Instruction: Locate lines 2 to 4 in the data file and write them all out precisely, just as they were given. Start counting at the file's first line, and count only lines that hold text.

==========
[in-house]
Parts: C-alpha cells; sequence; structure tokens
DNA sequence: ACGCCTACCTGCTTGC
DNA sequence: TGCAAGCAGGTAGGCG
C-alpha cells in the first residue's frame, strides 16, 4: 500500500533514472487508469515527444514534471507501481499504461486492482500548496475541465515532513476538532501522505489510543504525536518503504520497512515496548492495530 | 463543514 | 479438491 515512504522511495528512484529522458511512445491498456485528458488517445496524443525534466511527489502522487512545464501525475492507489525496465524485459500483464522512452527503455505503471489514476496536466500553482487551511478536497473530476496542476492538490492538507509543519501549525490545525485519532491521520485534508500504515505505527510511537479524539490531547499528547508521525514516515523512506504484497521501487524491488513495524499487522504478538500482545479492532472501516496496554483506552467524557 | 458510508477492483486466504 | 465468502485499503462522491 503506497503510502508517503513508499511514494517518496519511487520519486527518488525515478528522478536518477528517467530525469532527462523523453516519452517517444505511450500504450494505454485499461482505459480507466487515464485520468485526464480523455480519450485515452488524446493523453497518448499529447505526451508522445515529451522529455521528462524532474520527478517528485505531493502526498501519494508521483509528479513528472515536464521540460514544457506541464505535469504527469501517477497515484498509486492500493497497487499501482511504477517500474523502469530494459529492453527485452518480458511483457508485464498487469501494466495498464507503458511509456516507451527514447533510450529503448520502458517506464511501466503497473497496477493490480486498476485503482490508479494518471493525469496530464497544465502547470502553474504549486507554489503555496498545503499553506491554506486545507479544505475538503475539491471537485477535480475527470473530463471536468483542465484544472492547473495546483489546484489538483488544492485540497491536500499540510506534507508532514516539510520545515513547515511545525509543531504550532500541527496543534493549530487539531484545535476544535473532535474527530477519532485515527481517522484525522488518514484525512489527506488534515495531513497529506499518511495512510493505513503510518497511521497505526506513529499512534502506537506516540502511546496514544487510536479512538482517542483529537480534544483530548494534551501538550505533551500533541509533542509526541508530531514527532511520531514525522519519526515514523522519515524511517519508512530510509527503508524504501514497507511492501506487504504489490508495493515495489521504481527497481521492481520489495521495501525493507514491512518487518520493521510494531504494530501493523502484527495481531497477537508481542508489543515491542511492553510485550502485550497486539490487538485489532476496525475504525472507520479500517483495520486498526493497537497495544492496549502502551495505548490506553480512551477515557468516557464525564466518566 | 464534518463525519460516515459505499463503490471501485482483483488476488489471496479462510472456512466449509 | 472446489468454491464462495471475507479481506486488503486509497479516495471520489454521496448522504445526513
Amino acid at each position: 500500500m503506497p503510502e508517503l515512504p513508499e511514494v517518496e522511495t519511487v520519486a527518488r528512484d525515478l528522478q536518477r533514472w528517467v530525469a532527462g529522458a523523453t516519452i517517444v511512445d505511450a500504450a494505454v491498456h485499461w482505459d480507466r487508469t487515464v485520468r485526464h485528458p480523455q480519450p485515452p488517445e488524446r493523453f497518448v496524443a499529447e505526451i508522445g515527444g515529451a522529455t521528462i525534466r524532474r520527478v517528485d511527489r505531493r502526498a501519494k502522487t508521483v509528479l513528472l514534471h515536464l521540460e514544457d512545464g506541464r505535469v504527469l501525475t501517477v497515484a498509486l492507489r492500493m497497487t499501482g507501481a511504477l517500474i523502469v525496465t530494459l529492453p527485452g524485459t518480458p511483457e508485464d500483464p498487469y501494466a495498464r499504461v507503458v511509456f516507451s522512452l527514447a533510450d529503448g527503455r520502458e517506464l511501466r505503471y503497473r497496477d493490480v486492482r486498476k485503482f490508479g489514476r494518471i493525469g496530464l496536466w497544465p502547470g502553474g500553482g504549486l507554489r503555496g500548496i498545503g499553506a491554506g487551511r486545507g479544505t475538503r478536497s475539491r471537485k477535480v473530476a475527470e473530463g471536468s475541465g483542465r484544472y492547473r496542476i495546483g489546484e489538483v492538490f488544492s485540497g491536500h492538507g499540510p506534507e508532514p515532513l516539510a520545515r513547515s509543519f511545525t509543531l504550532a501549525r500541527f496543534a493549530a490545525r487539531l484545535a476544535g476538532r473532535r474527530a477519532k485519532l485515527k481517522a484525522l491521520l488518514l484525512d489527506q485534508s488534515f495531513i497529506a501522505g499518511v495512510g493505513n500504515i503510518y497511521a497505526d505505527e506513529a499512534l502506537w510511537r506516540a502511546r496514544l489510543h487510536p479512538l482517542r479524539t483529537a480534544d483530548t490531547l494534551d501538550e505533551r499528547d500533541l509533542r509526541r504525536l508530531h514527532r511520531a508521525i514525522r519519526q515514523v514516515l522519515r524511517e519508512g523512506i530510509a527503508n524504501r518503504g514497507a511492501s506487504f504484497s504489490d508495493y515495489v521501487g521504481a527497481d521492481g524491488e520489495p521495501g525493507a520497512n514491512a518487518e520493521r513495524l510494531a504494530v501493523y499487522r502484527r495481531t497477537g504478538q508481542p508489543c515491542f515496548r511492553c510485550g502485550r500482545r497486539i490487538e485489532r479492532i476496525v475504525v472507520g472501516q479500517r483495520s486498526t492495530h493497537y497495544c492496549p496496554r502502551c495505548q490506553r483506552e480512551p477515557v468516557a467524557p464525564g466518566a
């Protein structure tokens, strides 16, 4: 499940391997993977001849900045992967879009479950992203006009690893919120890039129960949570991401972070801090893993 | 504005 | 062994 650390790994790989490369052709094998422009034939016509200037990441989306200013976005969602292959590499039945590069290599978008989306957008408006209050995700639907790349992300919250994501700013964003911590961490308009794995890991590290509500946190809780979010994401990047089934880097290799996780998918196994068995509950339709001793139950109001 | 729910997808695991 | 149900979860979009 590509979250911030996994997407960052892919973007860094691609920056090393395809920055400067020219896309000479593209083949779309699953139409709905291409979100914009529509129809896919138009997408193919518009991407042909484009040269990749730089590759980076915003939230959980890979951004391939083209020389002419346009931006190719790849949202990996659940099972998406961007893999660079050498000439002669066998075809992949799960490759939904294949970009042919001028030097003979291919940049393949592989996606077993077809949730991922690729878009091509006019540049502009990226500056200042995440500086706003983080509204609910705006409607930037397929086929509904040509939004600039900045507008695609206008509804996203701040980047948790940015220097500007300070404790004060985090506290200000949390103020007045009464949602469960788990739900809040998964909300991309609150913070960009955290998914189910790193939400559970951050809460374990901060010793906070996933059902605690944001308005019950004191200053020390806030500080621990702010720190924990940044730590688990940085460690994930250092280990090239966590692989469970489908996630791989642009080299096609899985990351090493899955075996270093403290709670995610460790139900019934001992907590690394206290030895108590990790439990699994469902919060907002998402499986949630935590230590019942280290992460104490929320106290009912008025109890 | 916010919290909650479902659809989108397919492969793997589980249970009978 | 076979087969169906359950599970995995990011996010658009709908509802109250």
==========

Parts: C-alpha cells; sequence; structure tokens
DNA sequence: ACGCCTACCTGCTTGC
DNA sequence: TGCAAGCAGGTAGGCG